It’s March! And it’s mud season. The temperatures are warming, the sun is stronger, and spring officially starts this month.

The first harvest of the year is maple sap! In Late February or early March, when the night temperatures are below freezing, and the day time temperatures are above 32 degrees, it’s time to put in the maple taps.

Home Grown Maple Syrup 

Maple trees getting tapped for syrup


  • 5/16 or 7/16 inch sap spouts with hooks
  • 5 gallon white buckets or gallon plastic jugs
  • drill bit to match size of your spouts
  • hammer
  • large wide pot
  • grill or open fire outside
  • filter
  • canning jars

Let’s get started—

  • Find healthy looking sugar or red maples, at least 12 inch diameter
  • 1 tap in 12 – 18 inch diameter trees
  • 2 taps at least 6 inches apart in trees greater than 18 inch diameter
  • Drill hole about 2 inches deep (a little less for smaller trees, a little more for larger trees), at an upward angle for sap flow
  • Clean out any wood shavings from hole
  • Place end of spout into hook, then gently tap spout with hammer to set in the tree
  • Hang bucket or plastic jug

You can put in 6 taps, or 50, depending on how much time you have and how much syrup you hope to get. There’s a 40:1 ratio of maple sap to maple syrup. That means 10 gallons of sap boils down to 1 quart of syrup, so you want to collect a lot before you spend several hours boiling a batch down. Sap is clear, and flows at different rates in different trees and with different temperatures.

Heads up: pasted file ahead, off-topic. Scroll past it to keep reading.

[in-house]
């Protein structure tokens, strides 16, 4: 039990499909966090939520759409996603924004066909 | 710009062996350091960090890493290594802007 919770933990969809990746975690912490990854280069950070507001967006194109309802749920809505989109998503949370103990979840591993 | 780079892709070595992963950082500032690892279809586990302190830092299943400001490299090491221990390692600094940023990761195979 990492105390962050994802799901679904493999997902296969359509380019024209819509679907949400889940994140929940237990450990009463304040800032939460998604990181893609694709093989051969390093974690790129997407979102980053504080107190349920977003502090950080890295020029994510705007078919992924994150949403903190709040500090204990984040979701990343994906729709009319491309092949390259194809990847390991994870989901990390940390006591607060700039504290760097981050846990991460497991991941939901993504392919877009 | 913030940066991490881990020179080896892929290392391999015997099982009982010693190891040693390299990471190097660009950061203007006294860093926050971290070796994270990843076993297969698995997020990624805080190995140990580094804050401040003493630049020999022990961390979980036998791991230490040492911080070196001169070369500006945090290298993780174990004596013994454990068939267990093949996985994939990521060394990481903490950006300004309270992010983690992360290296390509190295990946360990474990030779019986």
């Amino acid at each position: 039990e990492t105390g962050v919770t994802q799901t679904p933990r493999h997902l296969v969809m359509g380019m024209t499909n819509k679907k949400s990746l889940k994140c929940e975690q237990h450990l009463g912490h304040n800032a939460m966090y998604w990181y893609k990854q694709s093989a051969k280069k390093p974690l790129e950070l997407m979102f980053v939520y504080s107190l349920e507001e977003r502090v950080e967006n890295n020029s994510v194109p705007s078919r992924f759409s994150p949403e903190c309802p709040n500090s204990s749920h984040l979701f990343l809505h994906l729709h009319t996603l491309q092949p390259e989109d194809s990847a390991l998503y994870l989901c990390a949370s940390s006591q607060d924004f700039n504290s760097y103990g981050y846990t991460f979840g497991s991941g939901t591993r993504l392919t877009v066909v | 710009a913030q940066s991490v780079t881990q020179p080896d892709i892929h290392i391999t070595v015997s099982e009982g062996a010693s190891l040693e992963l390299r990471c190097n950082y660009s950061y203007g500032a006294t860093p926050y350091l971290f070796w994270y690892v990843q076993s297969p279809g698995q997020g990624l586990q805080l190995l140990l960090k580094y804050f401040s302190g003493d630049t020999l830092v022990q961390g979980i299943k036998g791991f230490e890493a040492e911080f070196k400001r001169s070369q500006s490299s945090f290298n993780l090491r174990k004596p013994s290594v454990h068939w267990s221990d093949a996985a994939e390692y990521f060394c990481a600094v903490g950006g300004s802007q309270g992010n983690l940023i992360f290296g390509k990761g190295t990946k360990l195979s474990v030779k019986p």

Close up of maple tap

From tree to buckets:

  • Check taps every day and empty sap into clean storage bucket.
  • Keep sap in clean food grade buckets in a cold place, 38 degrees or colder.
  • Don’t store more than a few days before you boil it down.
  • It’s easier to boil sap outside if you have more than an gallon or two because it takes several hours and gets too hot and humid in the house.

From buckets to syrup, boiling day:

  • When you’re ready for a day of boiling sap, set up your grill or get a wood fire going until you have a good bed of coals, in an outdoor pit.
  • With a thick bed of coals (if you have a wood fire) put pot over the coals, and pour sap to about 3/4 full.
  • If you can find one, a large stainless steel tray with four inch sides makes a large surface area for greater efficiency in boiling off the sap.
  • Bring sap to a boil (212 degrees), and as sap boils off, add more sap, always keeping the sap boiling, with the temperature between 212 and 218 degrees.
  • After several hours, when sap looks caramel-colored, bring it in, place in smaller pot and finish off, boiling and watching closely as it thickens a little. Be careful not to burn the syrup!! ( A lot of work gone for nothing!)
  • Filter syrup through clean cloth to eliminate any grit, into sterilized canning jar.
  • Store in cool dry place
  • Refrigerate once opened.





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